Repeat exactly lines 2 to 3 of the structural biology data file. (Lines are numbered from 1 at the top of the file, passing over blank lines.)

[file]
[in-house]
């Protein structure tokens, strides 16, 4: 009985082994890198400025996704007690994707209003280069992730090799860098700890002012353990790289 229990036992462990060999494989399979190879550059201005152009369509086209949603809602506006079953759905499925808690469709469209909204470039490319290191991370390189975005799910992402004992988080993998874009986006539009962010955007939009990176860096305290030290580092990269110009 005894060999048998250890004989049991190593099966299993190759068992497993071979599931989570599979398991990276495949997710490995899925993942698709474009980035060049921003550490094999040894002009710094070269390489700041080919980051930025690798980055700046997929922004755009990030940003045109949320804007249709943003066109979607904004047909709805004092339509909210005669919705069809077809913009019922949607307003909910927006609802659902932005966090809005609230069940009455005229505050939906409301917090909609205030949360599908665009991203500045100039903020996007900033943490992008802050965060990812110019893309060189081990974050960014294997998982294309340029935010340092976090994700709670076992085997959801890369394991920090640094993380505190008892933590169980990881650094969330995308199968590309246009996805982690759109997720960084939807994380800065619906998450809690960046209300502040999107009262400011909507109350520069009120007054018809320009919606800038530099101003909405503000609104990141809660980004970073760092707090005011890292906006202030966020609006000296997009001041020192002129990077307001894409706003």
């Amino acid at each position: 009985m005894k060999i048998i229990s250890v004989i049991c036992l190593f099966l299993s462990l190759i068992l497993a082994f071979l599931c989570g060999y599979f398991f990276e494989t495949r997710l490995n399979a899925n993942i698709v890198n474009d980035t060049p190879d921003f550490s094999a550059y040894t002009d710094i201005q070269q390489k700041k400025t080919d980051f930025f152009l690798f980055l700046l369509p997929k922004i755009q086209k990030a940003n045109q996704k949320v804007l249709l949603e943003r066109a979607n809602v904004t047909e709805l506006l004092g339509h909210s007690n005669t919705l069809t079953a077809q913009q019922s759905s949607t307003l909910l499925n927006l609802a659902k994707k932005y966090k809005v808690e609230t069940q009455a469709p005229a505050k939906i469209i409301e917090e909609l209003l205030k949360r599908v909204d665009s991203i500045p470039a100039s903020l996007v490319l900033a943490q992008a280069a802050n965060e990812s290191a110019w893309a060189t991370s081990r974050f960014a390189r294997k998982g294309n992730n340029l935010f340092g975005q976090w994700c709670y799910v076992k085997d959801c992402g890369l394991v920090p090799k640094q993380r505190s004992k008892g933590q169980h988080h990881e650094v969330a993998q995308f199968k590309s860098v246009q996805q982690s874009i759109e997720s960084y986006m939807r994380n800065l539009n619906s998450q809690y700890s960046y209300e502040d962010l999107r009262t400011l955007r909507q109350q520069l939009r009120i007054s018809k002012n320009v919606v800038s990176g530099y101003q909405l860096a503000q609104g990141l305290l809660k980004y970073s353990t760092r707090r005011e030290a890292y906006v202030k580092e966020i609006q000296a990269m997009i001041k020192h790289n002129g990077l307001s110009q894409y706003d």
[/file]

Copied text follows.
């Protein structure tokens, strides 16, 4: 009985082994890198400025996704007690994707209003280069992730090799860098700890002012353990790289 229990036992462990060999494989399979190879550059201005152009369509086209949603809602506006079953759905499925808690469709469209909204470039490319290191991370390189975005799910992402004992988080993998874009986006539009962010955007939009990176860096305290030290580092990269110009 005894060999048998250890004989049991190593099966299993190759068992497993071979599931989570599979398991990276495949997710490995899925993942698709474009980035060049921003550490094999040894002009710094070269390489700041080919980051930025690798980055700046997929922004755009990030940003045109949320804007249709943003066109979607904004047909709805004092339509909210005669919705069809077809913009019922949607307003909910927006609802659902932005966090809005609230069940009455005229505050939906409301917090909609205030949360599908665009991203500045100039903020996007900033943490992008802050965060990812110019893309060189081990974050960014294997998982294309340029935010340092976090994700709670076992085997959801890369394991920090640094993380505190008892933590169980990881650094969330995308199968590309246009996805982690759109997720960084939807994380800065619906998450809690960046209300502040999107009262400011909507109350520069009120007054018809320009919606800038530099101003909405503000609104990141809660980004970073760092707090005011890292906006202030966020609006000296997009001041020192002129990077307001894409706003």
């Amino acid at each position: 009985m005894k060999i048998i229990s250890v004989i049991c036992l190593f099966l299993s462990l190759i068992l497993a082994f071979l599931c989570g060999y599979f398991f990276e494989t495949r997710l490995n399979a899925n993942i698709v890198n474009d980035t060049p190879d921003f550490s094999a550059y040894t002009d710094i201005q070269q390489k700041k400025t080919d980051f930025f152009l690798f980055l700046l369509p997929k922004i755009q086209k990030a940003n045109q996704k949320v804007l249709l949603e943003r066109a979607n809602v904004t047909e709805l506006l004092g339509h909210s007690n005669t919705l069809t079953a077809q913009q019922s759905s949607t307003l909910l499925n927006l609802a659902k994707k932005y966090k809005v808690e609230t069940q009455a469709p005229a505050k939906i469209i409301e917090e909609l209003l205030k949360r599908v909204d665009s991203i500045p470039a100039s903020l996007v490319l900033a943490q992008a280069a802050n965060e990812s290191a110019w893309a060189t991370s081990r974050f960014a390189r294997k998982g294309n992730n340029l935010f340092g975005q976090w994700c709670y799910v076992k085997d959801c992402g890369l394991v920090p090799k640094q993380r505190s004992k008892g933590q169980h988080h990881e650094v969330a993998q995308f199968k590309s860098v246009q996805q982690s874009i759109e997720s960084y986006m939807r994380n800065l539009n619906s998450q809690y700890s960046y209300e502040d962010l999107r009262t400011l955007r909507q109350q520069l939009r009120i007054s018809k002012n320009v919606v800038s990176g530099y101003q909405l860096a503000q609104g990141l305290l809660k980004y970073s353990t760092r707090r005011e030290a890292y906006v202030k580092e966020i609006q000296a990269m997009i001041k020192h790289n002129g990077l307001s110009q894409y706003d």